For Liverpool to mount a serious challenge this season they will need to tighten up at the back as the famous Sir Alex Ferguson quotes goes “Attack wins you games, defence wins you titles.”
But how does Klopp’s first year compare to Rodgers reign?
Ultimately, Brendan Rodgers finished his Liverpool tenure with a 50% win rate which is actually higher than Klopp (only just) at 49%. These stats are very comparable, but when you consider Rodgers managed more than 100 games extra compared to Klopp (at time of writing) it seems even more impressive that he has a better win ratio over such a longer time period.
It has to be said however that Klopp does have a better loss ratio with 21% compared to Rodgers 25% a sign that whilst he hasn’t quite mastered the art of winning more, he tends not to lose as many. The additional point here and there, turning a loss into a draw can often be the difference of 1 or 2 positions over the entire league season.
The headline stats so far have shown that they two managers were relatively comparable but when you dig a little deeper into the style of football what other conclusions can be drawn?
Liverpool under Klopp have had a pass completion rate of 80%, this is below Rodgers last full season at 83% and substantially below Rodgers best season (2013/14) at 85%.
Goals scored per game under Klopp is also below the Rodgers 2013/14 season where Liverpool averaged 2.66 goals per game. However in Rodgers ill-fated final full season in which Suarez left, Liverpool averaged only 1.37 goals per game. This season the in league has seen Liverpool improve to average 2.57 goals per game, close to the impressive 2013/14 season under Rodgers. It must be considered however that we are currently only 7 games in this season (at time of writing) so only time will tell if Klopp’s Liverpool can keep this high goal scoring rate up across the season.
As previously mentioned, Liverpool’s attacking aptitude can be easily seen and backed up by the stats. Liverpool so far this season are creating more chances per game then over the past 4 seasons at 15.9, 3 chances per game more than in the 2013/14 season.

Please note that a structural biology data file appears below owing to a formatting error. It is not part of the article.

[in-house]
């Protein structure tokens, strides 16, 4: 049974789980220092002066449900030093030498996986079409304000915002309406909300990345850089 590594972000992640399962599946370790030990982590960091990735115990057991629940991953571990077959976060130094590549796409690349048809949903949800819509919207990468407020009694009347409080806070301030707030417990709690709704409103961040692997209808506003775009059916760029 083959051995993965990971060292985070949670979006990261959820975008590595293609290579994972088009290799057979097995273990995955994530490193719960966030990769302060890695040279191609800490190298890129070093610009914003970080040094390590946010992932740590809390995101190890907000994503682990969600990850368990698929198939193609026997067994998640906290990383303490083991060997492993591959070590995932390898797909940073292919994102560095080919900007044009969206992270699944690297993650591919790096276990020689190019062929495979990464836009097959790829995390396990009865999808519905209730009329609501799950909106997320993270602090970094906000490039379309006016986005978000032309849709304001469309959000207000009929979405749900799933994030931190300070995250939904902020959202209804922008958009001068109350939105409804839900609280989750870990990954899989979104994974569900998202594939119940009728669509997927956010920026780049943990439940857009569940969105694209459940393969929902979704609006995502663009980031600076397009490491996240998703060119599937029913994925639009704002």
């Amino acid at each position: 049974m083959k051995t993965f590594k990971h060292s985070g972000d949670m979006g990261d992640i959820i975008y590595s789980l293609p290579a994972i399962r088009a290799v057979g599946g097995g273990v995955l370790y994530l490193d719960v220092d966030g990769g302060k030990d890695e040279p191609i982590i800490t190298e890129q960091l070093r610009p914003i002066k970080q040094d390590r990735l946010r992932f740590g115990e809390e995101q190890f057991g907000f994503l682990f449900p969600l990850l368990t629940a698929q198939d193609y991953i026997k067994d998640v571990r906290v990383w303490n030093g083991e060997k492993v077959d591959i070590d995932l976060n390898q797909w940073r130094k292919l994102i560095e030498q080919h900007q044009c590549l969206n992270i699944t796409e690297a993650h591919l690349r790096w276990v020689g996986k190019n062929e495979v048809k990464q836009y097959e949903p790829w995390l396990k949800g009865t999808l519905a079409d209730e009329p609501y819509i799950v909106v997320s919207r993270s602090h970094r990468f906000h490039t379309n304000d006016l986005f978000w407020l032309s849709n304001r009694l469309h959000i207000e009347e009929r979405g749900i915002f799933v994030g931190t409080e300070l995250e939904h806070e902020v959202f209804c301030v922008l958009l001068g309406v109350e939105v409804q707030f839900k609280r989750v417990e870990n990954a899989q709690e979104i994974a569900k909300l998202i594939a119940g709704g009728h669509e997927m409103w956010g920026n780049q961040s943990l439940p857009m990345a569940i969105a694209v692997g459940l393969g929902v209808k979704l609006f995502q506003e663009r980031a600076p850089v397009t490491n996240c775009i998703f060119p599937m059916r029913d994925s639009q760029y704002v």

They are also having more shots per game with 19.3 shots, 2 more per game than in the 2013/14 season in which they scored 101 league goals so the early signs this season are very good for the Reds.
It seems Liverpool are perhaps just missing a top striker with a shot accuracy of 36% compared to 40% in the 2013/14 season. Sturridge of course can be that striker they need, however his injury problems are always a concern.
Defensively compared to Rodgers, Klopp needs to improve. Currently this season, Liverpool have conceded 1.43 goals per game in the league, their worst record over the past 4 seasons. They also have 5% lower tackle success rate.
I think a year in to Klopp’s reign as Liverpool manager, the stats show that actually Liverpool haven’t actually been much better off under than under Brendan Rodgers.
One thing Klopp has brought to the team though, something which can’t be measured in statistics is belief. He has a key characteristic of self-belief and you can tell this exudes throughout the side, which can be seen by the open way they attack. A team playing without such belief would not be so offensive as Liverpool are. But the belief Klopp brings goes further than the team, it’s something that can be felt around the Liverpool fans. They firmly believe that they can mix it up at the top of the Premier League this season, if not actually win. The fact that they are not in European competition can add to this confidence.
It is with that we see the potential Klopp brings, after all he has only had a year in the job and one summer transfer window. The early signs seen this season show great potential for Liverpool as now they have a manager who himself believes he is up there with Guardiola, Mourinho and Ancelotti. He believes he will succeed as he did at Dortmund winning consecutives league titles between 2010 and 2012.
Love him or hate him, Jürgen Klopp does brighten up the Premier League with his irrational touchline antics and comical press conferences. But he adds more than just personality, he is a very good young manager at a club that just seems to fit.
In a League that now boasts some of the top managers in the world, Liverpool are now part of that club rather than chasing behind the pack.
Whilst statistically, his first year in charge shows very little sign of improvement than under Rodgers, the potential and excitement his team is playing with show all the signs that replacing Rodgers with Klopp was the correct decision.
Liverpool will have a say in how the top 4 finishes this season in one way or another and Liverpool look like going from strength to strength which is another contributing factor as to why this could be one of the most interesting Premier League seasons ever.
By Michael Thatcher